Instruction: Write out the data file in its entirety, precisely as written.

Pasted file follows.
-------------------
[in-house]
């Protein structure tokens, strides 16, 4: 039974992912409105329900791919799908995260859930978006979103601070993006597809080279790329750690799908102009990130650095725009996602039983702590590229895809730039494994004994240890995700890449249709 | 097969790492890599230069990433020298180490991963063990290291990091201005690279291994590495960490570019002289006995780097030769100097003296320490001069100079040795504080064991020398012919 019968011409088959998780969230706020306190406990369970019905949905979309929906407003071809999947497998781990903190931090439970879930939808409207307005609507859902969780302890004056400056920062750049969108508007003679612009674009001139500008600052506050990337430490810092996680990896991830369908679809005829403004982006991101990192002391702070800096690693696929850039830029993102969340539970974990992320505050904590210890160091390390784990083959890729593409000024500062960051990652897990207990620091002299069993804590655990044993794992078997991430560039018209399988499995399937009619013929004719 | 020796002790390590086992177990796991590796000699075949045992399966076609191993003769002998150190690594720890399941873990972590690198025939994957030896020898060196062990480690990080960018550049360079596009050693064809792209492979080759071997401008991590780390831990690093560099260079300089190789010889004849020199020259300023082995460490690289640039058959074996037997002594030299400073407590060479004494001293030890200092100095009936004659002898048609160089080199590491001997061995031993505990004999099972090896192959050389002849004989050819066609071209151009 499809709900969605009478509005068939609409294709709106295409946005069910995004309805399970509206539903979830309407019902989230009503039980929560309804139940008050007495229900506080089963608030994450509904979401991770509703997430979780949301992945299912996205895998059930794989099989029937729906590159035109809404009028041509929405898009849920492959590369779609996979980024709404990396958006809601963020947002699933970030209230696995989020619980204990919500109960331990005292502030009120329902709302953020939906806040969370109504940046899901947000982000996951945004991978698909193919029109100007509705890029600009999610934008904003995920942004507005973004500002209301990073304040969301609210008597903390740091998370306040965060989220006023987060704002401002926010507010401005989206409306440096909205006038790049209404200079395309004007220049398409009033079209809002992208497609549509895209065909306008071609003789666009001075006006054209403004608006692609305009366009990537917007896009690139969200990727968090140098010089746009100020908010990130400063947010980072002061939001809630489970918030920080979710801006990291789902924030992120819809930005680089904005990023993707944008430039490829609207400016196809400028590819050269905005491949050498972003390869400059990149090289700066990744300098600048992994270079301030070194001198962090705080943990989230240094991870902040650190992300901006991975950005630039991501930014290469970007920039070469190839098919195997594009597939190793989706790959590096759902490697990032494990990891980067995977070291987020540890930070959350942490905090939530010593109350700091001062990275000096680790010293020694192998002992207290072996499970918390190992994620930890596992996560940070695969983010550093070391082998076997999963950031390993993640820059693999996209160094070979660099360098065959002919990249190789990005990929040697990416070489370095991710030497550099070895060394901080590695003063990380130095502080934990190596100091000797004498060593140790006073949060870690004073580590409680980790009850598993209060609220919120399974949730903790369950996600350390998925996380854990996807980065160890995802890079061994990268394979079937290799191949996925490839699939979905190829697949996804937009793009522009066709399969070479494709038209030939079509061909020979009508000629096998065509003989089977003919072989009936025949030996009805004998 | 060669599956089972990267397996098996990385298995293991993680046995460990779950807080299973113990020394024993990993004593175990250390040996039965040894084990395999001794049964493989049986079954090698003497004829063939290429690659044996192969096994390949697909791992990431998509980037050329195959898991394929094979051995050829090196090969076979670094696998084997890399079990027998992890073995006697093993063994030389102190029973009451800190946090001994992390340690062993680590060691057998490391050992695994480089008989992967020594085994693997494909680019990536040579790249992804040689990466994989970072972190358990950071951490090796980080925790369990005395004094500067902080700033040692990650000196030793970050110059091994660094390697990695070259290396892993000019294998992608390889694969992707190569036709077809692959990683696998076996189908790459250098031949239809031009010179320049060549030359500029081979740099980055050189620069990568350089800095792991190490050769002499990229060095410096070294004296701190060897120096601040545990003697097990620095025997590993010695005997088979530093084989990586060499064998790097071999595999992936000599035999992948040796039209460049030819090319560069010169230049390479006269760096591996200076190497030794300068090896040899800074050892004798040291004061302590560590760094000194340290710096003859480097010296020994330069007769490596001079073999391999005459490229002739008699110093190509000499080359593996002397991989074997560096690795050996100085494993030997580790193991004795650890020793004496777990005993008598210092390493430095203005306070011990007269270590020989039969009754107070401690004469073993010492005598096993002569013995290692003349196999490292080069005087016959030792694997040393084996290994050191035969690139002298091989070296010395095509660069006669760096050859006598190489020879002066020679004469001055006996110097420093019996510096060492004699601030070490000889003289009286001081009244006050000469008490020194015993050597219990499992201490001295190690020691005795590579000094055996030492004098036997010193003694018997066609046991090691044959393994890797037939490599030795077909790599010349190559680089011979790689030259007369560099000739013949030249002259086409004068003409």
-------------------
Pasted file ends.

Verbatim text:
[in-house]
């Protein structure tokens, strides 16, 4: 039974992912409105329900791919799908995260859930978006979103601070993006597809080279790329750690799908102009990130650095725009996602039983702590590229895809730039494994004994240890995700890449249709 | 097969790492890599230069990433020298180490991963063990290291990091201005690279291994590495960490570019002289006995780097030769100097003296320490001069100079040795504080064991020398012919 019968011409088959998780969230706020306190406990369970019905949905979309929906407003071809999947497998781990903190931090439970879930939808409207307005609507859902969780302890004056400056920062750049969108508007003679612009674009001139500008600052506050990337430490810092996680990896991830369908679809005829403004982006991101990192002391702070800096690693696929850039830029993102969340539970974990992320505050904590210890160091390390784990083959890729593409000024500062960051990652897990207990620091002299069993804590655990044993794992078997991430560039018209399988499995399937009619013929004719 | 020796002790390590086992177990796991590796000699075949045992399966076609191993003769002998150190690594720890399941873990972590690198025939994957030896020898060196062990480690990080960018550049360079596009050693064809792209492979080759071997401008991590780390831990690093560099260079300089190789010889004849020199020259300023082995460490690289640039058959074996037997002594030299400073407590060479004494001293030890200092100095009936004659002898048609160089080199590491001997061995031993505990004999099972090896192959050389002849004989050819066609071209151009 499809709900969605009478509005068939609409294709709106295409946005069910995004309805399970509206539903979830309407019902989230009503039980929560309804139940008050007495229900506080089963608030994450509904979401991770509703997430979780949301992945299912996205895998059930794989099989029937729906590159035109809404009028041509929405898009849920492959590369779609996979980024709404990396958006809601963020947002699933970030209230696995989020619980204990919500109960331990005292502030009120329902709302953020939906806040969370109504940046899901947000982000996951945004991978698909193919029109100007509705890029600009999610934008904003995920942004507005973004500002209301990073304040969301609210008597903390740091998370306040965060989220006023987060704002401002926010507010401005989206409306440096909205006038790049209404200079395309004007220049398409009033079209809002992208497609549509895209065909306008071609003789666009001075006006054209403004608006692609305009366009990537917007896009690139969200990727968090140098010089746009100020908010990130400063947010980072002061939001809630489970918030920080979710801006990291789902924030992120819809930005680089904005990023993707944008430039490829609207400016196809400028590819050269905005491949050498972003390869400059990149090289700066990744300098600048992994270079301030070194001198962090705080943990989230240094991870902040650190992300901006991975950005630039991501930014290469970007920039070469190839098919195997594009597939190793989706790959590096759902490697990032494990990891980067995977070291987020540890930070959350942490905090939530010593109350700091001062990275000096680790010293020694192998002992207290072996499970918390190992994620930890596992996560940070695969983010550093070391082998076997999963950031390993993640820059693999996209160094070979660099360098065959002919990249190789990005990929040697990416070489370095991710030497550099070895060394901080590695003063990380130095502080934990190596100091000797004498060593140790006073949060870690004073580590409680980790009850598993209060609220919120399974949730903790369950996600350390998925996380854990996807980065160890995802890079061994990268394979079937290799191949996925490839699939979905190829697949996804937009793009522009066709399969070479494709038209030939079509061909020979009508000629096998065509003989089977003919072989009936025949030996009805004998 | 060669599956089972990267397996098996990385298995293991993680046995460990779950807080299973113990020394024993990993004593175990250390040996039965040894084990395999001794049964493989049986079954090698003497004829063939290429690659044996192969096994390949697909791992990431998509980037050329195959898991394929094979051995050829090196090969076979670094696998084997890399079990027998992890073995006697093993063994030389102190029973009451800190946090001994992390340690062993680590060691057998490391050992695994480089008989992967020594085994693997494909680019990536040579790249992804040689990466994989970072972190358990950071951490090796980080925790369990005395004094500067902080700033040692990650000196030793970050110059091994660094390697990695070259290396892993000019294998992608390889694969992707190569036709077809692959990683696998076996189908790459250098031949239809031009010179320049060549030359500029081979740099980055050189620069990568350089800095792991190490050769002499990229060095410096070294004296701190060897120096601040545990003697097990620095025997590993010695005997088979530093084989990586060499064998790097071999595999992936000599035999992948040796039209460049030819090319560069010169230049390479006269760096591996200076190497030794300068090896040899800074050892004798040291004061302590560590760094000194340290710096003859480097010296020994330069007769490596001079073999391999005459490229002739008699110093190509000499080359593996002397991989074997560096690795050996100085494993030997580790193991004795650890020793004496777990005993008598210092390493430095203005306070011990007269270590020989039969009754107070401690004469073993010492005598096993002569013995290692003349196999490292080069005087016959030792694997040393084996290994050191035969690139002298091989070296010395095509660069006669760096050859006598190489020879002066020679004469001055006996110097420093019996510096060492004699601030070490000889003289009286001081009244006050000469008490020194015993050597219990499992201490001295190690020691005795590579000094055996030492004098036997010193003694018997066609046991090691044959393994890797037939490599030795077909790599010349190559680089011979790689030259007369560099000739013949030249002259086409004068003409």